Before then, Kachin soldiers had developed a fearsome reputation for their service to the British and Americans during World War II, and as troops in the nascent Tatmadaw. It is still often said that for every Kachin casualty in World War II there were 25 Japanese dead.
These resilient and robust guerrilla fighters, who honed their skills in the mountains and valleys of the far north, have remained a thorn in the side of central governments ever since. Their resistance to control from Yangon, and now Nay Pyi Taw, puts the Kachin independence struggle in a special category. Arguably, the Kayin are the only other ethnic minority to have managed such strong and consistent opposition to central government rule.
When the Kachin ceasefire broke down in 2011 it brought to an end what had been a successful government strategy for co-opting the Kachin elite. That strategy was put in place by former Military Intelligence supremo General Khin Nyunt and then refined by subsequent generations of intelligence chiefs and Northern Commanders. The Kachin ceasefire saw enrichment, squabbling and frustration, all of which played into the hands of those who hoped to weaken the Kachin sub-nationalist cause.
But the new war badly dented Kachin faith in their ability to live peaceably in Myanmar. With more than 100,000 of their own people forced to flee their homes, and the KIA put into a bloody showdown with their erstwhile collaborators in the Myanmar army, the entire situation quickly spiralled out of control.
This year, Kachin Revolution Day is a time to take stock of the potential for an alternative Kachin politics to flourish. In 2010 the Kachin State Progressive Party, spearheaded by the former KIO vice chairperson, Dr Manam Tu Ja, was banned from participating in the general election. This effort to undermine a credible and moderate Kachin sub-nationalist group may well have precipitated the illwill that made the new war inevitable.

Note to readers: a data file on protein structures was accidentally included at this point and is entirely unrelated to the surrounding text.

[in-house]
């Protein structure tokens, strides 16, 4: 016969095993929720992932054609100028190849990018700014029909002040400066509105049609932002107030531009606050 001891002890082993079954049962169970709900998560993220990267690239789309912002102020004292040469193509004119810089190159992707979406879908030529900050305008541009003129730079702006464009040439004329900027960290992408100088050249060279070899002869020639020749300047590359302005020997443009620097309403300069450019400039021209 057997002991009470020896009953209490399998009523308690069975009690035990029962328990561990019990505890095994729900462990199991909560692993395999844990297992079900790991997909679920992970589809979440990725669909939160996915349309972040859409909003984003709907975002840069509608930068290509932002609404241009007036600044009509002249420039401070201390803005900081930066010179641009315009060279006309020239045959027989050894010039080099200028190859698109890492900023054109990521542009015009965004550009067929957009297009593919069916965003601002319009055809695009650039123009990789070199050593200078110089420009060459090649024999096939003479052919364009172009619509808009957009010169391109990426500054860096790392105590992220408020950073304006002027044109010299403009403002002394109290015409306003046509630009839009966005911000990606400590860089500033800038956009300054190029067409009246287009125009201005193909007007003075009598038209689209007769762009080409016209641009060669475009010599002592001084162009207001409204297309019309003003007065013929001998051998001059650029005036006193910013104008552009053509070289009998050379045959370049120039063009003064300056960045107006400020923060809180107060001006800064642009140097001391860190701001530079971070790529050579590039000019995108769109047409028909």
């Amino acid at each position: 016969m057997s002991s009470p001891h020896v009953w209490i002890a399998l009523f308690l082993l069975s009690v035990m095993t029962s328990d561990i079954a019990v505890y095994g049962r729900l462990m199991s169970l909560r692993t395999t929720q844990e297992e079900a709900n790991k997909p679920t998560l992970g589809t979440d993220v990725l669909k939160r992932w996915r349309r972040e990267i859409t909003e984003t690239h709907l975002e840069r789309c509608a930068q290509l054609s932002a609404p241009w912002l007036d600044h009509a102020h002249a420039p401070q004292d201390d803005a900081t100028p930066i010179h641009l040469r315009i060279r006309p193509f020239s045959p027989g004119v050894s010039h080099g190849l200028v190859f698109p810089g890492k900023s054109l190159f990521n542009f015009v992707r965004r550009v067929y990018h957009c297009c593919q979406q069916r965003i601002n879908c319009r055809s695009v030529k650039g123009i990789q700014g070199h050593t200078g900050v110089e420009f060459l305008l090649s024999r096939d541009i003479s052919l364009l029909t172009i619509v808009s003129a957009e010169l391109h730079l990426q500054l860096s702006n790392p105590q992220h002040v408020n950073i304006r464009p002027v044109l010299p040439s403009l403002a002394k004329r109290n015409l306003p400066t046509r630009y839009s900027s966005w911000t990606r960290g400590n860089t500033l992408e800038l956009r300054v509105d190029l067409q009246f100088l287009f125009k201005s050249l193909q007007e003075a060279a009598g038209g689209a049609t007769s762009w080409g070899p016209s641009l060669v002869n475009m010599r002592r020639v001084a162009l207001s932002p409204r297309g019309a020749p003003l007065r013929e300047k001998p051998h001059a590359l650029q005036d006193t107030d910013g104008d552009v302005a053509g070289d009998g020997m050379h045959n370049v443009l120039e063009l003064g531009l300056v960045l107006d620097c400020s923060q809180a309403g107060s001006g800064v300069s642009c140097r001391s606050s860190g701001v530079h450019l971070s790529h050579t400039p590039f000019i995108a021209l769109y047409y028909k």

In the 2015 general election, the Kachin State Progressive Party is looking for a chance to field candidates who can represent Kachin interests in the roughand-tumble of Nay Pyi Taw. For now, much of that load has been shouldered by U Hket Htein Nan, a Myitkyina-based wheeler-dealer who successfully works with all sides of politics in northern Myanmar, including senior military figures.
He has also sought to build a multi-ethnic support base for his Unity and Democracy Party of Kachin State. This party is allied with the ruling Union Solidarity and Development Party and yet it has been one of the few outlets for creative political effort in a region which has recently suffered much violence.
While many Kachin are understandably sceptical of the Nay Pyi Taw-centered political order, they are also aware that, for now, it remains the best mechanism for furthering their long-term political interests. Some powerful figures have reconciled themselves to the fact that an independent Kachinland is off the table.
That means they will need to work closely with the authorities in Nay Pyi Taw to ensure that Kachin State is not left behind. It has huge natural advantages – mineral wealth, hydropower potential, and proximity to China and India, to say nothing of its appeal to tourists. It’s fair to say that whatever Thailand’s Chiang Mai has in its favour for tourists, Myitkyina and the surrounding area can exceed.
A happier future for the Kachin will require a fresh way of thinking about politics: one where the legacies of revolutionary impulse are replaced by sharp negotiation about the economic boom to come. A clear consensus will be needed if the Kachin are ever to enjoy the longterm benefits of peace and prosperity.
(Dr Nicholas Farrelly is a partner at Glenloch Advisory and a Fellow at the Australian National University. He has been studying Kachin politics and history for more than a decade)
This Article first appeared in the February 5, 2015 edition of Mizzima Weekly.
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